Technology and changing customer demands have started to reshape the way banks and financial institutions not only do business, but market their brands, products and services. Has your organization taken the time to understand and adjust to these industry developments and incorporate them into marketing strategy?

Here are 10 key trends that should be on the radar of every bank and financial service marketer:

1. Customer Engagement is not a passing fad. Customer engagement occurs every day on an offline basis in the branch banking environment. The challenge is replicating that high-touch, high-quality, face-to-face experience in the online world. Engagement isn’t just the act of personally connecting with your customers, but also how they interact with each other about you. The ability to not only establish, but maintain an engaging relationship with your audience is critical.

2. Data Integration becomes mission critical. Financial institutions have always been faced with this challenge and were early adopters of the MCIF (Marketing Customer Information File), CIF (Customer Information File), and other capabilities to capture important customer data. Meanwhile, digital channels and data sources such as web analytics and social media continue to grow at an explosive rate, creating new integration challenges and adding complexity to connecting to and managing both online and offline content. Bringing together this new, rich, unstructured content (and sorting it from its origins) will be more crucial than ever to fully understand your customer.

3. Marketing Analytics is red hot. This data fuels the growth in the importance of marketing analytics. All of these new online conversations and touchpoints are generating a different, unformatted data stream. The number of people skilled in analyzing this data are difficult to find and, in general, aren’t clamoring to breach the walls of the local financial institution. Most institutions will need to rely on external partners for these insights, and will big aggressively against competing banks for these progressive resources. As Robert Wollan of Accenture says in CRM Magazine, “Turning data into actionable insights is increasingly essential – and increasingly difficult.”

4. Social Media Marketing will mature. While the rest of the world has jumped feet first on to the social media bandwagon, banks and other financial institutions have proceeded more cautiously. In fact, some have gone so far as to say that social media is a waste of time for banks and credit unions. We believe that while financial services as an industry will continue to tread carefully, many organizations will start incorporate social media as a key channel a more progressive marketing strategy.

5. Technology vendors are blurring the distinction between products and services. We’ve all heard about ASPs (Active Server Pages), SAAS (Software As A Service), and taking things “to the cloud.” As technology innovates and expands, so does industry confusion.

6. Segmentation becomes schizophrenic. Cohorts, personas, or clusters — whatever segmentation methodologies you are currently using (you are, aren’t you?) should be reviewed to ensure that you’re capturing and leveraging the new data that is now available to you. According to a July 2014 report from Pew Research, over 69 million consumers bank online and 81% have done so at least once in the last year. Can you identify these groups in your database and do you incorporate them in your customer and prospect segmentation?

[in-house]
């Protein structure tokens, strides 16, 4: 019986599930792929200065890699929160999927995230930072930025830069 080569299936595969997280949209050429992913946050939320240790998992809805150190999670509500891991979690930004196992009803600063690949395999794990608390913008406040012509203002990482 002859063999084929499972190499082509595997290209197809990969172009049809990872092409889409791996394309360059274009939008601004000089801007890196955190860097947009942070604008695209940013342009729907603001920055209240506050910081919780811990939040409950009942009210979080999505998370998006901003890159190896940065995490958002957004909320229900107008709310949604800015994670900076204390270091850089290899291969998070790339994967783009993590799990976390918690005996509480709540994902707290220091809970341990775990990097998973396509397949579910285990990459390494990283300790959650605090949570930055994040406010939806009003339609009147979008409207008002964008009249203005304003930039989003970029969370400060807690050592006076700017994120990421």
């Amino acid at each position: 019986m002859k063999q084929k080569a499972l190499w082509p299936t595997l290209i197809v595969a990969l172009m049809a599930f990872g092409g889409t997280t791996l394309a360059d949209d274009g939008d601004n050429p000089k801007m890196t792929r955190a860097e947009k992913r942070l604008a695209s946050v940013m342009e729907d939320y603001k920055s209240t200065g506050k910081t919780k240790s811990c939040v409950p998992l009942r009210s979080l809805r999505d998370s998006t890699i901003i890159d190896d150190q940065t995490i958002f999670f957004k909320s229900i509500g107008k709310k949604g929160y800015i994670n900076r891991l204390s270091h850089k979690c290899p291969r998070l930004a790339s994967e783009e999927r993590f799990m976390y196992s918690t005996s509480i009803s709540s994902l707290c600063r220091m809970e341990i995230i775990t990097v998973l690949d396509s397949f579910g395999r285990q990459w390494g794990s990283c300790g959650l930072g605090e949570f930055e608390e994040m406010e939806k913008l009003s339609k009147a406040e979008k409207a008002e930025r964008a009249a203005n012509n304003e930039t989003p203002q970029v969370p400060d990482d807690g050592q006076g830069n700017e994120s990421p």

7. “Touchpoint Attribution” has emerged as the new buzzword. The challenge of allocating sales to a particular communications channel is somewhat easier in the financial services space, because financial institutions simply don’t do as much multichannel marketing as non-financial marketers do. As multichannel communications usage grows in FIs, this will take on more importance moving forward.

8. Mobile banking continues to explode. The recent growth in capable smart phones and other platforms (iPhone, Android phones, iPad, etc.) has made banking-on-the-go a reality for more customers. The ability to download an app to a mobile platform rather than relying solely on the web lends at least an illusion of additional security that will aid adoption of this capability.

9. Privacy wars wage on. For financial institutions, customer privacy remains a point of apprehension. “Do not track” legislation and other customer privacy concerns are already adding complexity and have slowed the adoption of full social media efforts by banks and other institutions, with some sitting it out until the legal and ethical codes of conduct around data rights and security are fully fleshed out.

10. “Right Touching” makes sense. Due to security and privacy concerns, multichannel marketing capabilities have been slower to grow in most financial service firms. Phishing scams have made many distrustful of an email from their bank and, outside of the “online only” banks and other FIs, has complicated the rollout of full multichannel capabilities by those institutions entrusted with our financial security. But financial institutions also have a head start in this regard — existing networks of ATMs and online banking help to self-identify users, so the right message can be presented when that channel of choice is used.

Banks and financial institutions are immersed in a tech and customer-driven time of rapid change, and need to keep current and show agility to truly embrace and deliver on consumer and industry demands, remain progressive, and rise above the competition. Close attention to these trends will certainly be to your organization’s benefit.

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